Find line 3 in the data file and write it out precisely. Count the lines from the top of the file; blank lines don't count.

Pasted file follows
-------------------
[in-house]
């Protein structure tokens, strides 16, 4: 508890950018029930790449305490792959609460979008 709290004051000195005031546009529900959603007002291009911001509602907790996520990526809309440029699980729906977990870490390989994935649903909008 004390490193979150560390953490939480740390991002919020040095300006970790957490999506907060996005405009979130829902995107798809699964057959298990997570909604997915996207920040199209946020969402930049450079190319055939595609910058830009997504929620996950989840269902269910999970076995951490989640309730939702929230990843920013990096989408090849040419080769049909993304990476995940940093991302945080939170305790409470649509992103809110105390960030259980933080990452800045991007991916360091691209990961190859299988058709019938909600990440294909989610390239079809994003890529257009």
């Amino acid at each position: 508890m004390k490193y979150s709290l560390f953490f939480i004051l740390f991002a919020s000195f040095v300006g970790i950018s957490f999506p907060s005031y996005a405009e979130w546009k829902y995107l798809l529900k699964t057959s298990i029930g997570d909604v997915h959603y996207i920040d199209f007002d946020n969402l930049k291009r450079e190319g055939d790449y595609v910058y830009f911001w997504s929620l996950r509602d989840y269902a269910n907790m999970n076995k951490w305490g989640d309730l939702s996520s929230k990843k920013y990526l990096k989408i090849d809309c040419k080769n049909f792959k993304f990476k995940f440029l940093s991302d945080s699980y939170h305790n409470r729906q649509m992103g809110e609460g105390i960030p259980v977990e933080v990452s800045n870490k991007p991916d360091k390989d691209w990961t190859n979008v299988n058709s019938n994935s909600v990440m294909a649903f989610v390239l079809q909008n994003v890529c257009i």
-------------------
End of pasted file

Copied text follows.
């Amino acid at each position: 508890m004390k490193y979150s709290l560390f953490f939480i004051l740390f991002a919020s000195f040095v300006g970790i950018s957490f999506p907060s005031y996005a405009e979130w546009k829902y995107l798809l529900k699964t057959s298990i029930g997570d909604v997915h959603y996207i920040d199209f007002d946020n969402l930049k291009r450079e190319g055939d790449y595609v910058y830009f911001w997504s929620l996950r509602d989840y269902a269910n907790m999970n076995k951490w305490g989640d309730l939702s996520s929230k990843k920013y990526l990096k989408i090849d809309c040419k080769n049909f792959k993304f990476k995940f440029l940093s991302d945080s699980y939170h305790n409470r729906q649509m992103g809110e609460g105390i960030p259980v977990e933080v990452s800045n870490k991007p991916d360091k390989d691209w990961t190859n979008v299988n058709s019938n994935s909600v990440m294909a649903f989610v390239l079809q909008n994003v890529c257009i």